My highest priority, my job as a reporter, was to care. To understand them and the world that they inhabit. But I did not give a damn and I never wanted to come back.

Worst of all, I would be back. In less than a week.

Was this how dogs felt on the 4th of July? Hunched in a corner while everyone else gets drunk and launches wailing light into the sky? configurations of blue and red and white.

It was 10:00 p.m. and we'd been traveling since 11:00 a.m., and we still had 5 hours to go and all I wanted was a home, my home, any home, just not here, in the cold sweat of this nowhere. Grey-mangled sky. No evidence of planes or satellites or any proof of modern-day. Just century-old bridges that trains shuffled over one clack at a time.

And casinos, all spangles and neon like the 1960s in Las Vegas. Kitchy and dumb, too tacky for lighthearted gambling. And only in the nicer cities, like Shreveport, which is not nice at all.

And swamp. Black water that rarely shimmered. Inhabited by gadflies and leeches and not one single fish that was pretty.

Full of alligators, and other killing types. The storks gnawing on frogs, the vultures never hungry. The coyotes with nobody to stop them and so much land to themselves. The roaches in the wild, like tiny wildebeests.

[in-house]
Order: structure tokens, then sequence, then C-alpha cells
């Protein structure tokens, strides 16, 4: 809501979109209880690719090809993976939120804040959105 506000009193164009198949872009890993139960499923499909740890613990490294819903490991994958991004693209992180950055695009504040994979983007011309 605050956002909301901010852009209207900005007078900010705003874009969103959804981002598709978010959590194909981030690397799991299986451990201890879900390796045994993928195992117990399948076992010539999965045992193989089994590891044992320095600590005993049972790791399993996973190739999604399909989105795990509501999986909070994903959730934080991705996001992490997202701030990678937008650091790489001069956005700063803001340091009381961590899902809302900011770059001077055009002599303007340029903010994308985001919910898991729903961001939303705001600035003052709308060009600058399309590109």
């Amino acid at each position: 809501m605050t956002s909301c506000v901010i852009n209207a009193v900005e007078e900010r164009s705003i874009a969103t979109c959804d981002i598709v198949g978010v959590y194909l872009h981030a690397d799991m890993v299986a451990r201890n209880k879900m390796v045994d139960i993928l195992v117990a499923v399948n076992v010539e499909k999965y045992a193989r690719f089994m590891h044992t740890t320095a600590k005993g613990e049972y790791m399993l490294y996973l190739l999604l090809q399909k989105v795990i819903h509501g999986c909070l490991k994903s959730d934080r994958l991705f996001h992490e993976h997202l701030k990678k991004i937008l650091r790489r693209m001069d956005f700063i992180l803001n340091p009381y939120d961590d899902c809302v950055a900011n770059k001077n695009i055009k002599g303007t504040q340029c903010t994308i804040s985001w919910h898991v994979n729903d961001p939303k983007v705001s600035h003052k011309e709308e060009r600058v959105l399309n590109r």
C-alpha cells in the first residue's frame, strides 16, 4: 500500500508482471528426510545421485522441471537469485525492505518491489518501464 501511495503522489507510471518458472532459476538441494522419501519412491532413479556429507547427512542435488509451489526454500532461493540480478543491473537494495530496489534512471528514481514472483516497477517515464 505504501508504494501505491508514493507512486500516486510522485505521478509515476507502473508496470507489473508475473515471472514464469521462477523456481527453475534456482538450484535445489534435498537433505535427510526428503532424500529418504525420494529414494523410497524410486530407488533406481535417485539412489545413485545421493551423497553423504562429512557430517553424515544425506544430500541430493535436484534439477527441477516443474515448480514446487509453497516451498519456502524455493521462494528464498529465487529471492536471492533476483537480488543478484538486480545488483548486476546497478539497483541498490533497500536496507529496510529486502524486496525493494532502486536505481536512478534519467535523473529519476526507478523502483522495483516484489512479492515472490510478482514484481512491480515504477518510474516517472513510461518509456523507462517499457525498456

Then, the occasional deer carcass on the side of the road, eyes splayed as if distracted, tongue out, relaxed but empty. The diseased willows like skeletons in hairnets. The owls that never quit staring. A million facets of wilderness that would outlive us all.

Because Nature has poise. It thrives and is original.

Because silence is impossible. Even in an anechoic chamber, perfectly soundproofed, you can hear your own heartbeat, steady as a drum. A never-ending war.

I put "Headache" by Grouper on repeat as we glided west. We were deadlocked to asphalt, rubber over tarface.

And I thought about lines from a Rita Dove poem titled "I have been a stranger in a strange land"

He was off cataloging the universe, probably,
pretending he could organize
what was clearly someone else's chaos.

Wasn't that exactly what I was doing? Looking for an impossible answer, examining every single accident, eager for meaning? telling myself, "If it happens and matters the next year, in America, I want to be there, or to know what it means. I owe it to whoever cares to listen."

Humans are collectors and I had gone overboard.

Because maybe this wasn't even my home. These landmarks, what did they mean? Was I obvious here? When I smiled, did I trick them into believing that I felt some vague sense of approval? Or did my expressions betray me?

Out in all that garbage-streaked emptiness — despite the occasional burst of passing halogen — I couldn't tell if everything we encountered was haunted or just old, derelict, broken, useless. One never-ending landfill.

Around those parts, they'd made everything into junk. Homes. Roads. Glass. Nature. Life itself, they made into junk.